So here’s this information, which is quite remarkable, a $10 million payment from a foreign dictator to an American president, and it’s divulged in the book written by the chairman of Ronald Reagan’s ’84 campaign. And one might think that would be pursued, that there would be an effort to get to the bottom of this. There’s been a lot of also evidence previously that the Reagan campaigns in ’80 and ’84 may have been helped by Marcos. Instead of that, in 1996 the Clinton administration did not pursue this. They let it lie. But here we have Ed Rollins now, who’s never been really pressed on this, returning to the political forum as a lead figure in Mike Huckabee’s campaign.

AMY GOODMAN: And then, the issue of the candidates and Pakistan, Bob Parry.

ROBERT PARRY: The candidates in Pakistan?

AMY GOODMAN: Yeah, the candidates’ positions on Pakistan and how this has entered the race right now with the assassination last week.

ROBERT PARRY: Well, again, a big issue here becomes Iraq with Pakistan, because going back to 2001, when the United States invaded Afghanistan in retaliation for the 9/11 attacks, there was an opportunity to deal with that issue and deal with that conflict in a much more serious and thorough way. But President Bush, because of other desires he had and the pressures from the neoconservatives within his administration, turned his attention then to Iraq, essentially diverting American military and intelligence forces away from Afghanistan and into Iraq. That was supported by many of the people running on the Democratic side and obviously supported by people on the Republican side, as well. But you had here a major decision not to pursue al-Qaeda to a conclusion and to go after Saddam Hussein instead, under the false pretense that Saddam Hussein was in league with al-Qaeda and might provide them weapons of mass destruction.

The irony here is that that allowed the al-Qaeda to reestablish its bases inside Pakistan and to build its political force there. It is now able to threaten Pakistan’s stability, which — and Pakistan is a nuclear-armed nation. It’s believed by many that al-Qaeda had some hand in the assassination of Benazir Bhutto, but certainly it’s also true that al-Qaeda, going back to the 1980s, had close ties to the Pakistani intelligence services during the Afghan war. So you have that problem that was allowed to fester, while the war in Iraq proceeded. And this has been sort of touched on. It again brings back issues of judgment by Senator Clinton, Senator Dodd and Senator Biden, who supported the Iraq operation, and again, in this case, Senator Obama, who opposed the Iraq war, although not inside the Senate at the time, is able to point out that he did not make those kinds of judgments.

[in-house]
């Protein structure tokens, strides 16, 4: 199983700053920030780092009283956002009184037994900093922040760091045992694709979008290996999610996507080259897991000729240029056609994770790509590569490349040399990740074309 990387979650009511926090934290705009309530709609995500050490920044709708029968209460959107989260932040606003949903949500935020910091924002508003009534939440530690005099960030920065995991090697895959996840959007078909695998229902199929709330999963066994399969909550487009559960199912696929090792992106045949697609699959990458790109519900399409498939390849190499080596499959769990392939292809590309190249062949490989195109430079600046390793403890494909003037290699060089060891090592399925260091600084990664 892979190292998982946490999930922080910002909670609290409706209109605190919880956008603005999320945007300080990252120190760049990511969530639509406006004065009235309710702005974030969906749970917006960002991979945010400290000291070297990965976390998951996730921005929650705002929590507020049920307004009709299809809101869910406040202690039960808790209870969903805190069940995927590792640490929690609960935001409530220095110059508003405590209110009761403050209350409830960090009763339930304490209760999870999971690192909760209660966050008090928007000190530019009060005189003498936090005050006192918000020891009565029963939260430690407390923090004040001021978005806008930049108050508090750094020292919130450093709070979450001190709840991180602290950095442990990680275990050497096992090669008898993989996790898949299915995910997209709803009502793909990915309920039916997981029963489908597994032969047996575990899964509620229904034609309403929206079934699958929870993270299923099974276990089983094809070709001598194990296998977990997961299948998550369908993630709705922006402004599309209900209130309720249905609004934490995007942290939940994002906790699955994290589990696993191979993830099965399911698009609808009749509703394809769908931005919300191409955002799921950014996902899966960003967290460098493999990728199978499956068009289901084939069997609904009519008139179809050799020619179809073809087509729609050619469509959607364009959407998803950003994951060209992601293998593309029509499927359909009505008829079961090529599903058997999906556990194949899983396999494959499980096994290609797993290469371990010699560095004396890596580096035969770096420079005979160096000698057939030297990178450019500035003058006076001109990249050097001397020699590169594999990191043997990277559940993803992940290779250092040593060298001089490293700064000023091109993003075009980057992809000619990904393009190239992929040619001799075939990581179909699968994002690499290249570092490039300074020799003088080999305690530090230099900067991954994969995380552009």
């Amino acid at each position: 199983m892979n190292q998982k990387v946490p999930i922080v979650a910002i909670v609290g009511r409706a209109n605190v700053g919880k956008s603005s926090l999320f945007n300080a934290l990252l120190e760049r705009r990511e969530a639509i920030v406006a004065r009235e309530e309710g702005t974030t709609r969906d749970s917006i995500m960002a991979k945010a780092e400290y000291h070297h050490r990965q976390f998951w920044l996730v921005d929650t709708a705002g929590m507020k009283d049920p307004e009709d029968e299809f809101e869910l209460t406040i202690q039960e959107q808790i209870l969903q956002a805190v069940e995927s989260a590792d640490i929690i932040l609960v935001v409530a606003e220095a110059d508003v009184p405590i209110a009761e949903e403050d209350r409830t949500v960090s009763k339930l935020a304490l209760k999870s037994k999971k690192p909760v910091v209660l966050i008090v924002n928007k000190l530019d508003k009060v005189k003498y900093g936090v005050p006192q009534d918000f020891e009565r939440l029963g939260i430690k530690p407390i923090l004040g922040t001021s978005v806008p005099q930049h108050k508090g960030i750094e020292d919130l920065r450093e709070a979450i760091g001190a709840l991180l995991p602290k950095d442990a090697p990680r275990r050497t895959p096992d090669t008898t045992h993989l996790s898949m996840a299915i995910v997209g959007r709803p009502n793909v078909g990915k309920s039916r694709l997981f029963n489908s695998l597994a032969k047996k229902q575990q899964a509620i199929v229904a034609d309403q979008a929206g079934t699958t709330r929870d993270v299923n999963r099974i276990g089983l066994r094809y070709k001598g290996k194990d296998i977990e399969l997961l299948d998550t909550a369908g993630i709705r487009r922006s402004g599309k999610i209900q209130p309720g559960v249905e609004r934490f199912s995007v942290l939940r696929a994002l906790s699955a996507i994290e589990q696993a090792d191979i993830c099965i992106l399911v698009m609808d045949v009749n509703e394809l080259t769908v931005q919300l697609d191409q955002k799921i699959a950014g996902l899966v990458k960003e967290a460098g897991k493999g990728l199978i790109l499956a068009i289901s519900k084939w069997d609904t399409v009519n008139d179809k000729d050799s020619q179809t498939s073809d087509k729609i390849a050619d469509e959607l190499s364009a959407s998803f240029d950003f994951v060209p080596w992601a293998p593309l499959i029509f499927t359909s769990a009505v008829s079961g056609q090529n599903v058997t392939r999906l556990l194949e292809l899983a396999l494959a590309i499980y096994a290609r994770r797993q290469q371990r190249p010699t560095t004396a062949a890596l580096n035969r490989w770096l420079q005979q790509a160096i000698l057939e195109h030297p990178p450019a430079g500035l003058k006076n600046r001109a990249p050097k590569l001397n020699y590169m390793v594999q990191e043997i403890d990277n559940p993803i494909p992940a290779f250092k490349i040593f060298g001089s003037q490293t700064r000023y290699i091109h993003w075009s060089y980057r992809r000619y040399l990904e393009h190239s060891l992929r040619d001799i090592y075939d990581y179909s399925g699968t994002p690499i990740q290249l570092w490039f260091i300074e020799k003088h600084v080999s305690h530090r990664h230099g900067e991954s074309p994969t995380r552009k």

AMY GOODMAN: And do you feel that any of these candidates overall have raised any of these issues as a kind of teaching moment or looking at foreign policy and what the US foreign policy has been around Pakistan?

ROBERT PARRY: Well, certainly not enough, Amy. I think it requires really understanding some of that history and how the Afghan war had been allowed to go during the 1980s. During that time, the Reagan administration turned a blind eye to the development of Pakistan’s nuclear bomb. It shut down some of the CIA analysis that was warning the nation, warning the government about the fact that the Pakistanis were pressing ahead on a nuclear bomb. So all these kinds of short-term judgments that were made that may have seemed to make sense in a context of getting Pakistan’s support for the Afghan rebels, we now see have had very dangerous effects long-term. And I think that’s the teaching lesson. The lesson should be that we need to know honestly and accurately what happened during these periods, so we can understand how to avoid them in the future. But I think that’s a tough one for the candidates to really go into at this point.

AMY GOODMAN: Robert Parry, I want to thank you for being with us, veteran investigative journalist, co-author of the new book Neck Deep: The Disastrous Presidency of George W. Bush. And before that, Deepak Bhargava, who is director of the Washington, D.C.-based Center for Community Change.